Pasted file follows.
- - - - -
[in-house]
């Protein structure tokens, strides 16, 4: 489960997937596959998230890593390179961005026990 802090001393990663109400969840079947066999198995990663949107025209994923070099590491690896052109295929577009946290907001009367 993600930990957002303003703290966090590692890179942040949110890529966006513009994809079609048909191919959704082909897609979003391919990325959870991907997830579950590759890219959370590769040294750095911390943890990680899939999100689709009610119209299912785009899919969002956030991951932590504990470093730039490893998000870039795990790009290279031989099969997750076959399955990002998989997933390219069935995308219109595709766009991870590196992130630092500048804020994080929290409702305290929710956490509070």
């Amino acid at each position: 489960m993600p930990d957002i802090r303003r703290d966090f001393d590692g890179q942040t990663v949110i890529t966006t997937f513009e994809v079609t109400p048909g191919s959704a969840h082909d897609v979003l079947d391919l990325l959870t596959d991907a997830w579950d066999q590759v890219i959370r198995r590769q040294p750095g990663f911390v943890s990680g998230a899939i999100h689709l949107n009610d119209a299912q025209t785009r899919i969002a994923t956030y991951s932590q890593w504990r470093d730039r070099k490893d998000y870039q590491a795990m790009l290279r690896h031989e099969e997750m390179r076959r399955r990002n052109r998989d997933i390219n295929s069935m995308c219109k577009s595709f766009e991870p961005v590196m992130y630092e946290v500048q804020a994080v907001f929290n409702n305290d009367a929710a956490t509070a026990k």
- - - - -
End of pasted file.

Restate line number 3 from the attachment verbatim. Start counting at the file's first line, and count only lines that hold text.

């Amino acid at each position: 489960m993600p930990d957002i802090r303003r703290d966090f001393d590692g890179q942040t990663v949110i890529t966006t997937f513009e994809v079609t109400p048909g191919s959704a969840h082909d897609v979003l079947d391919l990325l959870t596959d991907a997830w579950d066999q590759v890219i959370r198995r590769q040294p750095g990663f911390v943890s990680g998230a899939i999100h689709l949107n009610d119209a299912q025209t785009r899919i969002a994923t956030y991951s932590q890593w504990r470093d730039r070099k490893d998000y870039q590491a795990m790009l290279r690896h031989e099969e997750m390179r076959r399955r990002n052109r998989d997933i390219n295929s069935m995308c219109k577009s595709f766009e991870p961005v590196m992130y630092e946290v500048q804020a994080v907001f929290n409702n305290d009367a929710a956490t509070a026990k």